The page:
14th Amendments Role In Civil Rights

  • Category: American History
  • Words: 623
  • Grade: 96

The 14th amendment provided the backbone for the civil rights movement. The civil rights movement was able to make major gains because it was able to make an argument for civil rights with the constitution on its side. The amendment insures that everyone will be treated equally. The civil rights movement, and Earl Warren used the fourteenth amendment to make important advancements for civil rights. Once the movement had proved the 14th amendment was being violated, they gained the entire federal governments duty to protect their rights regardless of where they lived, and sparked an old argument over states rights where the federal government was bound to win.
         One of the most notorious lines from the constitution is found in section 1 of the 14th amendment. "Nor shall any state deprive any person of life, liberty, or property, without due process of the law; nor deny to any person within its jurisdiction the equal protection of the laws." This line is key to proving whether someone's civil rights are being violated. The word liberty, which means to be free to think, act, or do anything one wants, is what proved in the sixties that blacks were being treated unfairly. For instance with the Woolworth stores that had refused seats for blacks who were buying food, were by definition taking away their liberty to sit and eat at a public restaurant. Hundreds of liberties similar to this one were being taken away from blacks in the south. To fight these violations in civil rights the movement took a greatly valued piece of American literature and turned it into a tool against racism. People had to choose whether they believed in America, or segregation. They made it no longer possible to believe in both; the conflict turned into an issue of federal versus state's rights. Where the federal government had won long ago, and the issue became only a question of how long till it equality would be protected in the south by the federal government.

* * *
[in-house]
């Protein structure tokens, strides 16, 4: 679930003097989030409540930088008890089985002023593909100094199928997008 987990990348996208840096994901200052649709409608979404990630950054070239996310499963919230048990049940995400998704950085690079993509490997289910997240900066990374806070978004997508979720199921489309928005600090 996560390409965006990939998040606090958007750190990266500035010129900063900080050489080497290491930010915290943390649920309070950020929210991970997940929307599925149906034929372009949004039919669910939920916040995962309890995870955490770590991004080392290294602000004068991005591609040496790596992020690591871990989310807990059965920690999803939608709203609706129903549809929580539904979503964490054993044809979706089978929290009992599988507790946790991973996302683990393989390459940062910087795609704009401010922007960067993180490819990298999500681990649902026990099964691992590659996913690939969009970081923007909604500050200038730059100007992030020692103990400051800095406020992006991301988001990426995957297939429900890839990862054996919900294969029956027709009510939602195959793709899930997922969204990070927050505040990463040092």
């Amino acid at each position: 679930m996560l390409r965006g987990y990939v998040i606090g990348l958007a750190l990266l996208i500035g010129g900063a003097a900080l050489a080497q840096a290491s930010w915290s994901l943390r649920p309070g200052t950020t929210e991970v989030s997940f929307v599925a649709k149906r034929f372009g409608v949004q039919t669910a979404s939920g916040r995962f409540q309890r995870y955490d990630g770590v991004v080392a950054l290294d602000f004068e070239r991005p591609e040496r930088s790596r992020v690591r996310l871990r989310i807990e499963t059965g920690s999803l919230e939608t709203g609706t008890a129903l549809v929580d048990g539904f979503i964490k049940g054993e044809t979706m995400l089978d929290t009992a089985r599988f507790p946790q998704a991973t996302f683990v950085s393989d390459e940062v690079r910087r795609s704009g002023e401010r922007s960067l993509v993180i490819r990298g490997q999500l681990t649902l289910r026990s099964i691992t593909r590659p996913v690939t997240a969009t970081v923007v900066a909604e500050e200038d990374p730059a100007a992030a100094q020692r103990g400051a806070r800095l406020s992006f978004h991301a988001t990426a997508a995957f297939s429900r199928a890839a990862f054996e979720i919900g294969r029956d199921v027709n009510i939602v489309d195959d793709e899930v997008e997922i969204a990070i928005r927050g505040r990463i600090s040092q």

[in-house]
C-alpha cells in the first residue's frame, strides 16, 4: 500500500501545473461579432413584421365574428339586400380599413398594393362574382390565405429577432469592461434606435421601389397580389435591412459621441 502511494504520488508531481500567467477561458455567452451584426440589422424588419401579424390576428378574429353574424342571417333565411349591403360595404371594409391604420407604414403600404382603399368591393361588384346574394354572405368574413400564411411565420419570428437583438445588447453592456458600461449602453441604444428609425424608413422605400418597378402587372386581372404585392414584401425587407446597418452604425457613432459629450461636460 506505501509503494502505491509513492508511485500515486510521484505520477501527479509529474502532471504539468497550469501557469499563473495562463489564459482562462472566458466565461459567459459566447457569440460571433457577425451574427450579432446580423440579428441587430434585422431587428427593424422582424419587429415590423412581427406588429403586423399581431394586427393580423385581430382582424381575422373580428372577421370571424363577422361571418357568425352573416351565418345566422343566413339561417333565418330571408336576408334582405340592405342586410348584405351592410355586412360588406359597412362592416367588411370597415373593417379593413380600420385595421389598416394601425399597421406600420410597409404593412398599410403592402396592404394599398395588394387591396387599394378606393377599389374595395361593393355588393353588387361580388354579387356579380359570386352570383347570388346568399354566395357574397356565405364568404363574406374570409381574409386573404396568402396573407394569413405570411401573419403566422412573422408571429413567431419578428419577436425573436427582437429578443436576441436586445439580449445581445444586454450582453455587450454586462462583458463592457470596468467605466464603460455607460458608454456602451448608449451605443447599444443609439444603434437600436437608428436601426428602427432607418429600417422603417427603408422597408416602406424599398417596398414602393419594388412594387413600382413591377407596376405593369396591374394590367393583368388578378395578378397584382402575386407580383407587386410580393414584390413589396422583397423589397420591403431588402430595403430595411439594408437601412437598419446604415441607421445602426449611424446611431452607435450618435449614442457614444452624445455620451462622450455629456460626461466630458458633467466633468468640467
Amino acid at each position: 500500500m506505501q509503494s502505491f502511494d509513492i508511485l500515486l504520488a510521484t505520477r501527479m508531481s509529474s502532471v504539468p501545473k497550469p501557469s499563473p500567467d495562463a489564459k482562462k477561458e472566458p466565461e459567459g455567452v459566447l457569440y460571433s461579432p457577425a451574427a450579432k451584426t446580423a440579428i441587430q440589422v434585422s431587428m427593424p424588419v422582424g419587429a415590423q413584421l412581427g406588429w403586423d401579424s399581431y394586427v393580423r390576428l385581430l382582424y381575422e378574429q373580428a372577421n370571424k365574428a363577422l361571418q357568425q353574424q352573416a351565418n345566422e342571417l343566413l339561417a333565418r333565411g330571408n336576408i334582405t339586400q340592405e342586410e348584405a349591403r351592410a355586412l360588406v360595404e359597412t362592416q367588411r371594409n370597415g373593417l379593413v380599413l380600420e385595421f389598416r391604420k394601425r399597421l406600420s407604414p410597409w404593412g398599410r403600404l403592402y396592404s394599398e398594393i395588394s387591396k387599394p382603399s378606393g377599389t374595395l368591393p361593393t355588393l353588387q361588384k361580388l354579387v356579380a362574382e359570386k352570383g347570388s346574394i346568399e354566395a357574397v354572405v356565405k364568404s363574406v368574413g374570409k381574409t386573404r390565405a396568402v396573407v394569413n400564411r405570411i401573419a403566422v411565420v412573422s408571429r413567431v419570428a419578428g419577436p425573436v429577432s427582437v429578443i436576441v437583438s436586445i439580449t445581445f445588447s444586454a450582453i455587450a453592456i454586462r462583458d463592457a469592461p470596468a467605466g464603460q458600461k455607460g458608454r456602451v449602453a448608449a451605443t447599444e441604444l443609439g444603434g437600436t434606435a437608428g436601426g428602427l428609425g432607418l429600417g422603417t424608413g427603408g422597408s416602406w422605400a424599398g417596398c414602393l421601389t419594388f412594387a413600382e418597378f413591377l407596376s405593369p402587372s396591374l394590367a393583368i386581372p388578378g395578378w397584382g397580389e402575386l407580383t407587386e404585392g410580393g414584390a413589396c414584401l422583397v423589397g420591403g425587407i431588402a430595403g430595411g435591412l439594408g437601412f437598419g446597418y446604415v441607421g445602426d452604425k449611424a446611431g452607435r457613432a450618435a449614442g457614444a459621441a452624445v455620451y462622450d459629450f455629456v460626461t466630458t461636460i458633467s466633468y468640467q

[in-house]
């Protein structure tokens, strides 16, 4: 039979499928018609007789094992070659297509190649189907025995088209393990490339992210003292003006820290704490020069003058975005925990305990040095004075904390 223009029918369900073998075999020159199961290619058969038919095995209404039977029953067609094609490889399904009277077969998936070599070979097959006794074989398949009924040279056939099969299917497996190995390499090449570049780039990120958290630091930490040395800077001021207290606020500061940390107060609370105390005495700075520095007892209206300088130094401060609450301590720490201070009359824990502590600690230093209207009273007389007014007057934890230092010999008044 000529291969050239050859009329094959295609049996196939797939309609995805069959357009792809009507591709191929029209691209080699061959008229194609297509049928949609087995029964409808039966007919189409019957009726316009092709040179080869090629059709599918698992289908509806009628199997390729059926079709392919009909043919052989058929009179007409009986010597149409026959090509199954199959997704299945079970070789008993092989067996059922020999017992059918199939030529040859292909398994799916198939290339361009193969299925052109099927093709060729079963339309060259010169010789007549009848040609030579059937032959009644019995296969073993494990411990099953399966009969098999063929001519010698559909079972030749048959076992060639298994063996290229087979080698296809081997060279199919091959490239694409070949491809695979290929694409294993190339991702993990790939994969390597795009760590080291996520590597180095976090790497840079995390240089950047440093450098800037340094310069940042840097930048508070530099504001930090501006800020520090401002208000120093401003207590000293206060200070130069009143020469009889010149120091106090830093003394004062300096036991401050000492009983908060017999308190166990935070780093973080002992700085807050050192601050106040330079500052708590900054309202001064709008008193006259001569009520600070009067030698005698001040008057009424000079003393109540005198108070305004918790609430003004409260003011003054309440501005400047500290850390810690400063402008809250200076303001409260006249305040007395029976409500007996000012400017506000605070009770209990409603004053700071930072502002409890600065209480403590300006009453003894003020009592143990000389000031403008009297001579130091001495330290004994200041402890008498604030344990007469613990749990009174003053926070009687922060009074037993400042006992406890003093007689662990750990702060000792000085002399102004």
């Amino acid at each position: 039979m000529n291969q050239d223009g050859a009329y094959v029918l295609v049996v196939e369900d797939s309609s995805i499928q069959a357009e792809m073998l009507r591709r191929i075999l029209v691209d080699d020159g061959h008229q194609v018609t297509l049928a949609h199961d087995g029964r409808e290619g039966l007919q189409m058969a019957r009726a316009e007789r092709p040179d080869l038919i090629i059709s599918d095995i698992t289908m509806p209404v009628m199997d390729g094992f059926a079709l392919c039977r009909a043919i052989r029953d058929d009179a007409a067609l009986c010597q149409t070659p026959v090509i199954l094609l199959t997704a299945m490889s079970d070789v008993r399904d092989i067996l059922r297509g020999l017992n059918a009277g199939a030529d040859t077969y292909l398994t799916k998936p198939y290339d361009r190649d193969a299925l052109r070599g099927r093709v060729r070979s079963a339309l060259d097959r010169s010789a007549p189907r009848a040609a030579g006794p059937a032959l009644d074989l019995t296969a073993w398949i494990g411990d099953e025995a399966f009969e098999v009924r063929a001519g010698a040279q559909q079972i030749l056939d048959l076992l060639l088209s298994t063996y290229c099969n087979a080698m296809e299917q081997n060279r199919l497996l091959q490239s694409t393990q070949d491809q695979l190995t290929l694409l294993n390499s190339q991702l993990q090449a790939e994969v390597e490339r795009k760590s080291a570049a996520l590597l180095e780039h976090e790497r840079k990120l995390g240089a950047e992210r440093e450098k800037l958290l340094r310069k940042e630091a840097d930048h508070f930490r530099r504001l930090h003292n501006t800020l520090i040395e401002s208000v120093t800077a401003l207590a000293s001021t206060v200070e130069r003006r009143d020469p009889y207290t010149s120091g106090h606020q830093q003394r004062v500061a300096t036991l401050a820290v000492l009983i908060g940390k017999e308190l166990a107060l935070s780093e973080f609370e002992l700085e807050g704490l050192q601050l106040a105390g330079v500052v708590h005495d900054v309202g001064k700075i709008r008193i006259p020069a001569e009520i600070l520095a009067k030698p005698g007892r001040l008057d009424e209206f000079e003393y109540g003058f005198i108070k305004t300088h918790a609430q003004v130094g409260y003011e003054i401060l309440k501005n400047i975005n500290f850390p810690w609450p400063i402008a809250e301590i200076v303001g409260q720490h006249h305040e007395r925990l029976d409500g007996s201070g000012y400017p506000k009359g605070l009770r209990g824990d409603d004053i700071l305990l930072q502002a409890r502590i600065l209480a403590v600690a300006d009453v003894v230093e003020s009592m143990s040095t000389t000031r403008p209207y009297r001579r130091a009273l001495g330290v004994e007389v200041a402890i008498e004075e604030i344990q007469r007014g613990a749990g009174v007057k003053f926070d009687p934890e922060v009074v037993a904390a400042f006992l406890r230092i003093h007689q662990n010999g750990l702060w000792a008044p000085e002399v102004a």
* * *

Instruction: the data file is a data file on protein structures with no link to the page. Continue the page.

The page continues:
The struggle between state, and federal government is a large part of American history. Before the constitution was even written states had tried to prevent a strong central government. As evidenced by the civil war they failed, and the federal government prevailed. The resistance to segregation is part of the civil war that took place nearly a century prior to the sixties. The federal government provided the 14th amendment to make sure the rights of every citizen wouldn't be violated. Unfortunately they were violated in the south by state laws known as the "Jim crow laws". The 14th amendment though did provide a critical tool for leaders like King to gain the federal government as an ally. The 14th amendment alone though wasn't enough, Earl Warren the chief justice of the supreme court also utilized the 14th amendment to make critical decisions in favor of civil rights. Warren's court didn't solely focus on blacks, but civil rights in general. Either way without Warrens liberal decisions the civil rights movement could never of made its non violent progress, and without the 14th amendment Earl Warren could never of been able to make his decisions in favor of the civil rights movement.
The civil rights movement was able to take a piece of the constitution and justify their demands. They made a situation where southerners were either hypocritical or against the federal government. By gaining the government as an ally the movement had gained the protection, and publicity it needed to make equality in the south happen. This combined with the strong judicial branch headed by Earl Warren, the movement was able to make leaps and bounds in the advancements of civil rights by utilizing the 14th amendment.
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